Hanging onto kids who might otherwise leave school is the mission of the Options Complex, a program for students in grades 6-12 who are behind in school by two or more years. Much of the concern about dropout rates has focused on improving high schools. But experts say that struggling middle schoolers, a too-often-overlooked group, are likely to flounder in 9th grade and stop attending school.

“The best way to improve high schools is to salvage the middle school experience,” said John M. Beam, the executive director of the
National Center for Schools and Communities at Fordham University. “Something’s happening in middle school. That’s ultimately where the policy fix may need to be.”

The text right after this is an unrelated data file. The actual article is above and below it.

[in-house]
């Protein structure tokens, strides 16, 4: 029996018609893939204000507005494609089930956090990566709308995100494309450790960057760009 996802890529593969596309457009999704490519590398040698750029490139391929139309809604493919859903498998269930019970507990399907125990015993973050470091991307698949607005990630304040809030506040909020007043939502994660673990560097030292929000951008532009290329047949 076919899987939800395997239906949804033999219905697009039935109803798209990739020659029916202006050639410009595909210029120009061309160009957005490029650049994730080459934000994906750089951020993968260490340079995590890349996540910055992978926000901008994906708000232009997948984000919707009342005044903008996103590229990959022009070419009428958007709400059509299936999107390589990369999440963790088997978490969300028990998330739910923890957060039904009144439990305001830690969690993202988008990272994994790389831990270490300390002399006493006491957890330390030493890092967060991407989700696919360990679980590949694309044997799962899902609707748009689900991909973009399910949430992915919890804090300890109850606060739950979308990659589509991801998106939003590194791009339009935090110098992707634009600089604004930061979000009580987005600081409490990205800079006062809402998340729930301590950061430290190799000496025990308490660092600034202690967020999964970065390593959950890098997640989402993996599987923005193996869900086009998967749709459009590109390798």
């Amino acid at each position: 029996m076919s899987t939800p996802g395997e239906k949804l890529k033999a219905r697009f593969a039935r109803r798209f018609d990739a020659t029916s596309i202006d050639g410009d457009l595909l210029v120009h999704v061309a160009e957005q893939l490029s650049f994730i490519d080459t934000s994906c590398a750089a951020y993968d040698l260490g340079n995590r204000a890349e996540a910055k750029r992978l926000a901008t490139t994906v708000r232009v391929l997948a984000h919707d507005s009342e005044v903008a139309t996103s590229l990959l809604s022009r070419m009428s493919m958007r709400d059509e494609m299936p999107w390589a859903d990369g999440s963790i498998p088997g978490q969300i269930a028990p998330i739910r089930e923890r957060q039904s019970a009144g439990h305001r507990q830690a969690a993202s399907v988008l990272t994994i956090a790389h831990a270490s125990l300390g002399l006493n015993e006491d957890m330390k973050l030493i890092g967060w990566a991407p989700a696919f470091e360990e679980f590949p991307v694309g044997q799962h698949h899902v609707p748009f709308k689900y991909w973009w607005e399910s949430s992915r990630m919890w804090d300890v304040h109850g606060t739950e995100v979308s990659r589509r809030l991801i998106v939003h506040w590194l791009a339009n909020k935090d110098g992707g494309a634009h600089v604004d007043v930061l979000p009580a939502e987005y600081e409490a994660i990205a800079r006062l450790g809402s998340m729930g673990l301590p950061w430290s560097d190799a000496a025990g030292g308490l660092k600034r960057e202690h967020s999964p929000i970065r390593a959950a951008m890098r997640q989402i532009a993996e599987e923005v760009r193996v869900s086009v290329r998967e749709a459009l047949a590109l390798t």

Intervening Early
 
The
Alliance for Excellent Education, a Washington advocacy organization, released figures this month showing that 28 percent of the nation’s 8th graders are at risk of dropping out of high school because of poor reading skills. Students who enter high school reading poorly are 20 times more likely to drop out than their highest-achieving classmates, the group said.

The Philadelphia Education Fund and
Johns Hopkins University reported in a recent study that four risk factors among 6th graders make dropping out likely: failing either English or mathematics, attending school less than 80 percent of the time, or receiving poor marks for behavior.

“The field is definitely starting to look at younger kids,” said Robert Balfanz, a Johns Hopkins research scientist and a co-author of the report. “The idea is, if we can identify the kids who might fall off the graduation track earlier on, we might be able to intervene more effectively.”